STEVE INSKEEP, HOST:
In this country, the Consumer Financial Protection Bureau announces, today, that it's looking to overhaul rules on overdraft fees. The new agency will be seeking information from banks about how they handle overdrawn accounts, and how they assess charges that you may pay if you're a bank customer. The agency plans to use this information to help consumers limit their exposure.
NPR's Yuki Noguchi has more.
YUKI NOGUCHI, BYLINE: The Consumer Financial Protection Bureau estimates that last year, banks made between 15 and $22 billion from overdraft fees.
Richard Cordray is the director of the CFPB. He says the overdraft cash cow is being fed by a relatively small handful of checking account users.
RICHARD CORDRAY: The numbers are pretty stark. Nine percent of the people incur about 84 percent of the overdraft fees.
NOGUCHI: And, he says, the fees tend to affect a narrow demographic.
CORDRAY: They have a massively disproportionate impact on younger consumers, those who are newer to the banking system; and consumers who are low income, who often are least able to afford the kind of bounced-check fees we're talking about.
NOGUCHI: Overdraft fees have already come under attack. Last year a new Federal Reserve rule took effect requiring banks to get customers to sign up for programs allowing them to overdraft their accounts on debit card and ATM transactions.
Without customer approval, a transaction might be denied, but the customer wouldn't have to pay the fee, which typically runs $35 per overdraft. By some estimates, that rule took a $4 billion bite out of the banking industry's overdraft revenues.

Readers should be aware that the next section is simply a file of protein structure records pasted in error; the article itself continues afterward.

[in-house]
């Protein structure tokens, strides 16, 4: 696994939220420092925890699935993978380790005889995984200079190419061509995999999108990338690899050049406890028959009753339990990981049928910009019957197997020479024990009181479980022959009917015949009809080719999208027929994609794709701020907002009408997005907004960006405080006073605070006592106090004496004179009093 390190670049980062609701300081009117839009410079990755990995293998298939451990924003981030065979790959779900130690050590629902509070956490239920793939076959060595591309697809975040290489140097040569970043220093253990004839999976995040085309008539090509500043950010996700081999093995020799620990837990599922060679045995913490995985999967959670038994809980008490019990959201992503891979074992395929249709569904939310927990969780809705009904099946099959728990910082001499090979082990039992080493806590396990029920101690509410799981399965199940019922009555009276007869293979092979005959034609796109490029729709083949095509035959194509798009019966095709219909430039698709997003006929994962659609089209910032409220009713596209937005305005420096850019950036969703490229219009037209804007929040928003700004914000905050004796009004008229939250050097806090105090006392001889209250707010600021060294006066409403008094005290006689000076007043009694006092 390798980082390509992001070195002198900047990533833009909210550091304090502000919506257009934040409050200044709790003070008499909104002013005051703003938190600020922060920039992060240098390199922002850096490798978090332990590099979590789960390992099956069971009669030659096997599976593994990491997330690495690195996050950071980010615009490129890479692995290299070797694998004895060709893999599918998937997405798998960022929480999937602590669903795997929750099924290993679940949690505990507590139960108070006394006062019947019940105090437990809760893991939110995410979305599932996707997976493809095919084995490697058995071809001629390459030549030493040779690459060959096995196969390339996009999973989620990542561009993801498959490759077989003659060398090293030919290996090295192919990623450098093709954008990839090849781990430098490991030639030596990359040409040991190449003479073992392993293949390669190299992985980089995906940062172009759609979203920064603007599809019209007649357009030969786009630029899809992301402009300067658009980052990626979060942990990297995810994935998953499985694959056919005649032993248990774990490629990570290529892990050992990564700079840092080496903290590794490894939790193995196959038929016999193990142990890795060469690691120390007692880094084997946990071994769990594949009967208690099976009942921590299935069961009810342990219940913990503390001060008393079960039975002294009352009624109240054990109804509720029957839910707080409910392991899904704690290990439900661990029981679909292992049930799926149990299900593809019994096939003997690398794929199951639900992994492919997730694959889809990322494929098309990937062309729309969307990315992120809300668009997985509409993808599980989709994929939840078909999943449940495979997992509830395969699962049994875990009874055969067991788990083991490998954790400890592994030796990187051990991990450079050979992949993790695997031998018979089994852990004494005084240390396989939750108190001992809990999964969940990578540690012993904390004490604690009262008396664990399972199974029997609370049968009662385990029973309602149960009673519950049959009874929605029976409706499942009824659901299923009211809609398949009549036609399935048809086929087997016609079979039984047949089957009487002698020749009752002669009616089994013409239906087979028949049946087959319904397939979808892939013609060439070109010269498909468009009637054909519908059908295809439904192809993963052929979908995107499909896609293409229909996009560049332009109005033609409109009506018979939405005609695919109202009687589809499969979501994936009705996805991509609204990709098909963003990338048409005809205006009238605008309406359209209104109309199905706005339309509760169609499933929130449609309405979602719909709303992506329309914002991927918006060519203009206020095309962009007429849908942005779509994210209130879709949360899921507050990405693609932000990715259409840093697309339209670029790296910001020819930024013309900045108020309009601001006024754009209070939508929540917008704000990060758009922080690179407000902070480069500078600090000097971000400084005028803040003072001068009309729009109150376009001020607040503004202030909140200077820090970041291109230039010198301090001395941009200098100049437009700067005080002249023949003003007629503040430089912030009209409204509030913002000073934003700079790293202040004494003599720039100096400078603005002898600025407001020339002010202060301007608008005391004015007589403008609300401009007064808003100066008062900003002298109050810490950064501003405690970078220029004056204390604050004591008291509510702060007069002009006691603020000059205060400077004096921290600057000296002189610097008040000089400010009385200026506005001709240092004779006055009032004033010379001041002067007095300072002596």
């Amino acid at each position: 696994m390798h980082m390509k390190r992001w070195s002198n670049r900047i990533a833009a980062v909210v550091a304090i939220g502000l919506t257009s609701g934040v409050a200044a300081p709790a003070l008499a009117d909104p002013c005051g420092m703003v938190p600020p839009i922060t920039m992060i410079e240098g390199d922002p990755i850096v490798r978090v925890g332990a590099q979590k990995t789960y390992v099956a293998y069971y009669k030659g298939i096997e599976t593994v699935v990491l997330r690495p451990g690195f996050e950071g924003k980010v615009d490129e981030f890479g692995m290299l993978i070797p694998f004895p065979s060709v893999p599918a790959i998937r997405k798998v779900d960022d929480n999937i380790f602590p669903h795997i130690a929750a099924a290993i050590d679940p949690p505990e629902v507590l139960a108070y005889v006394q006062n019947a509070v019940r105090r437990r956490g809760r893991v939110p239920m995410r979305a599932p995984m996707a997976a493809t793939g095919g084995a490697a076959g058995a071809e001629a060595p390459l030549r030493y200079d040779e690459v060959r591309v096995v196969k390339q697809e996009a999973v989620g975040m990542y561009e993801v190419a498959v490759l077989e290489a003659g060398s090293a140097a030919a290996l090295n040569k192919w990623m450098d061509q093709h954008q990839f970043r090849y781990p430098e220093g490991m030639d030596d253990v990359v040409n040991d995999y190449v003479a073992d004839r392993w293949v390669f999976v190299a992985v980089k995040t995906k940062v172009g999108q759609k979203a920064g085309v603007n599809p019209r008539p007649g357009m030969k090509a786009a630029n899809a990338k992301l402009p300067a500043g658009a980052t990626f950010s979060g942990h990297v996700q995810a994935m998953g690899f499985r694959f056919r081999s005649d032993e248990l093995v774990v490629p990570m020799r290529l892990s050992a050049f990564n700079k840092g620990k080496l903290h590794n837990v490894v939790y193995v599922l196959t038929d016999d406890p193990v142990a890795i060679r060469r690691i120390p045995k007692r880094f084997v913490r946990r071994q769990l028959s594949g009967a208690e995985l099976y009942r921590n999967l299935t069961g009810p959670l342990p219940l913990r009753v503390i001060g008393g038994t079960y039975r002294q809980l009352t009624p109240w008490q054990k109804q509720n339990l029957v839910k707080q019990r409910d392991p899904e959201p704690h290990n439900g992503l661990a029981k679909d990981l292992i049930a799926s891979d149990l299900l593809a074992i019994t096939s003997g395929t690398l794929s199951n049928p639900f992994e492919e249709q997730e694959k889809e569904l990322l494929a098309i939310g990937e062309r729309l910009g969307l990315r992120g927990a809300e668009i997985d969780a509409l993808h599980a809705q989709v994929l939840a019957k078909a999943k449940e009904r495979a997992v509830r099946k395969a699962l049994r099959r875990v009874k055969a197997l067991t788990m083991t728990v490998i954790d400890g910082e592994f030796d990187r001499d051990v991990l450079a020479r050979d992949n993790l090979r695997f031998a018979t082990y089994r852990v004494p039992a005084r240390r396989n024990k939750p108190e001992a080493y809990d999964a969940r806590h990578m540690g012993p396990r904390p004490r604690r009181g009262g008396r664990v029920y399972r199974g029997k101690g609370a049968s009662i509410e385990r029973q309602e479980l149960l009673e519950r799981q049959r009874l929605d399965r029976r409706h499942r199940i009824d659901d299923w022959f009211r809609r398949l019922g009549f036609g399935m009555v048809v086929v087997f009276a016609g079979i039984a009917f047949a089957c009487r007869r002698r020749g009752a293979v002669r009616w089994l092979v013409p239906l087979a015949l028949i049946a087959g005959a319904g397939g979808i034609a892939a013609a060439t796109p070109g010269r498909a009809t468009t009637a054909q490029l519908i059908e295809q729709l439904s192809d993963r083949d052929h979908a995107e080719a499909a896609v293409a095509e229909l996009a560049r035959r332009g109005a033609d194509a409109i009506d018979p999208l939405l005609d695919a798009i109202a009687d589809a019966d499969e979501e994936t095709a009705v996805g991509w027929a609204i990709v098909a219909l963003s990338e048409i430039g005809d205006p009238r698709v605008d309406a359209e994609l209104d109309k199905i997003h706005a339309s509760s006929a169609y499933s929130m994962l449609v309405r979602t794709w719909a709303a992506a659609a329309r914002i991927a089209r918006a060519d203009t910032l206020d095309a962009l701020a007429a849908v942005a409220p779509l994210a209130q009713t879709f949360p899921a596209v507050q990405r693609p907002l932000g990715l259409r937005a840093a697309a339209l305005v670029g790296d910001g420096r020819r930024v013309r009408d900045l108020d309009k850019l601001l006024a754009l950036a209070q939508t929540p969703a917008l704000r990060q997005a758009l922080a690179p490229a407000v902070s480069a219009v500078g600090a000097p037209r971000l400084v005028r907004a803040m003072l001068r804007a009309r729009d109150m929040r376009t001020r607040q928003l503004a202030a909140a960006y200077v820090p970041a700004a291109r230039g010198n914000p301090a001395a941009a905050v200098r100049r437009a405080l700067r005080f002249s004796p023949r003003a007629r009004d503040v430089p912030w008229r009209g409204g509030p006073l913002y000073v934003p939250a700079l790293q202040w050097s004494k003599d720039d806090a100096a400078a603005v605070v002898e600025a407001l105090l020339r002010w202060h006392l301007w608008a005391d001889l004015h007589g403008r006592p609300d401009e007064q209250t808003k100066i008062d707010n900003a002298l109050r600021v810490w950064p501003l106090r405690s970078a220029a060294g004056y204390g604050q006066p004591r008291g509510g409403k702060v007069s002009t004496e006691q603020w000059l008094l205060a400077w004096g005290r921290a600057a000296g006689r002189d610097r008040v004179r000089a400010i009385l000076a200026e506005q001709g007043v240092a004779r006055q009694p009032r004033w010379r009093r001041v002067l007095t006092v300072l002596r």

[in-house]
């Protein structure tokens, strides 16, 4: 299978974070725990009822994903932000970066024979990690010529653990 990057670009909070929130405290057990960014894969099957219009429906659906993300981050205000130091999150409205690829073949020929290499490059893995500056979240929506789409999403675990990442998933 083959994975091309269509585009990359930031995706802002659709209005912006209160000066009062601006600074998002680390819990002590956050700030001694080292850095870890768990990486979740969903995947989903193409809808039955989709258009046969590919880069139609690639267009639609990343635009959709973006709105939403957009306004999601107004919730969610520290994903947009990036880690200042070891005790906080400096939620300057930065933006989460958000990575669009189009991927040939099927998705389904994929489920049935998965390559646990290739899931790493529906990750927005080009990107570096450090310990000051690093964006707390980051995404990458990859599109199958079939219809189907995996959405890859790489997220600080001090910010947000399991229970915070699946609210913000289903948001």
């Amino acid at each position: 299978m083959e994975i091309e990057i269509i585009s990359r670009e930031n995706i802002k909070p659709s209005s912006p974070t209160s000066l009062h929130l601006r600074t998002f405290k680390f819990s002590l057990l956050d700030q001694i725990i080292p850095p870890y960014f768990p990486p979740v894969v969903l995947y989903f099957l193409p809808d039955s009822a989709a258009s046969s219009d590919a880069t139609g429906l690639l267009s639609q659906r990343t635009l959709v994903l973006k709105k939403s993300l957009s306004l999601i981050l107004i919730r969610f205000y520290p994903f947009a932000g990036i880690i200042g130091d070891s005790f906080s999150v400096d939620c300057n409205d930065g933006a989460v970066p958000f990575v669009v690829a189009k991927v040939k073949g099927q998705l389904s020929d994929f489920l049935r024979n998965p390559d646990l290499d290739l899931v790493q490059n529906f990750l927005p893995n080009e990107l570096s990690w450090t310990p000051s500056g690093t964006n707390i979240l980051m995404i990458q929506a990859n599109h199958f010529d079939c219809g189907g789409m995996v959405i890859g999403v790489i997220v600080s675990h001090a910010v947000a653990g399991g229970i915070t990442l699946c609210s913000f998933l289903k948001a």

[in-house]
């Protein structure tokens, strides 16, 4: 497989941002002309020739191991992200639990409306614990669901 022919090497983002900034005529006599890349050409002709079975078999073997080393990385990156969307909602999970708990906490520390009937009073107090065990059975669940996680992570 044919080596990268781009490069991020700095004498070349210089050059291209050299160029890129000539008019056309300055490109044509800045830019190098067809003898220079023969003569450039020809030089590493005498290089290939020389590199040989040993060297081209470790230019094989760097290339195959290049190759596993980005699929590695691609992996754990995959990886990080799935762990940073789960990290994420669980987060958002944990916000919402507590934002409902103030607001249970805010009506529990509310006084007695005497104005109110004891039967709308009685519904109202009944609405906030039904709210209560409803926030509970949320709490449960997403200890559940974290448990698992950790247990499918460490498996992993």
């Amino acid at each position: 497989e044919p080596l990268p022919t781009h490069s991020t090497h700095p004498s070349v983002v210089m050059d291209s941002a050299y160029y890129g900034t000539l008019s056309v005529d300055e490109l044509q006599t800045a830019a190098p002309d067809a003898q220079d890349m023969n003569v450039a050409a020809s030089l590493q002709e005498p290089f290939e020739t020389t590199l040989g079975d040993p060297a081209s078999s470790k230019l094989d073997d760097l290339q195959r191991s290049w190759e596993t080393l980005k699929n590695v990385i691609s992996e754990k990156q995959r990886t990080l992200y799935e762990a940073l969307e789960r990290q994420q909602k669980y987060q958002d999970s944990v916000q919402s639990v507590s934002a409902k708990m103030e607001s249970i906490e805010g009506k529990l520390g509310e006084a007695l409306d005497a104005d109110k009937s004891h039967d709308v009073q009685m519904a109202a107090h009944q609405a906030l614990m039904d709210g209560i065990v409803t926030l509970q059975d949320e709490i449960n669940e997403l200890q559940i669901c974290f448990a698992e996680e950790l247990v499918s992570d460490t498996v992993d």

NANCY BUSH: Overdrafts are down about 20 percent. So yeah, it's been significant.
NOGUCHI: Nancy Bush is a banking analyst and contributing editor to SNL Financial, a financial news publication. She says smaller community banks don't have the diversity of revenue streams to make up the loss.
BUSH: Companies like Bank of America, you know, have had other revenue streams to get around it. That's not true of, you know, ABC Community Bank.
NOGUCHI: Bush says with increasing scrutiny of fees, banks are likely to continue what they have been doing: Increasing other fees.
BUSH: If you talk to any bank customer, they can cite you, you know, every fee that has gone up for them. And they are considerable. The banks have certainly not been able to recover that overdraft change. But, you know, they are piling on fees or adding fees, you know, where it's legal and where they're applicable.
NOGUCHI: But banks are finding even that avenue is one that's fraught with risk. Last year, Bank of America scrapped plans to charge customers for using their debit cards, bowing to customer outrage.
Other banks including SunTrust and Wells Fargo also abandoned similar plans. The CFPB's Cordray, who will announce the agency's initiative today in New York, says this is one of many moves by the agency to research and design measures to protect consumers. And, he says, he expects the industry will support him.
CORDRAY: Here's the reaction I've had from industry thus far. They understand that we have a job to do. We are required by Congress to protect consumers in the financial marketplace. Many of the players in the industry seem to recognize what I preach constantly, which is that protecting consumers is good for responsible financial providers in the marketplace.
NOGUCHI: While many banks support that principle, it's not clear how much enthusiasm they will have if doing so means giving up more of their fee income.
Yuki Noguchi, NPR News, Washington.
INSKEEP: Here's another White House initiative that could have a big effect on business and politics. Later today, the Obama administration is expected to outline a plan to streamline the corporate tax code. The president seeks to remove dozens of loopholes and subsidies and then lower the overall tax rate from 35 to 28 percent.
The New York Times reports the president also wants to lower the rates for manufacturers down to 25 percent. Business groups have complained that the current tax rates are among the highest in the world - rates that put them at a competitive disadvantage, they say, even though many pay significantly less, already, due to tax breaks.
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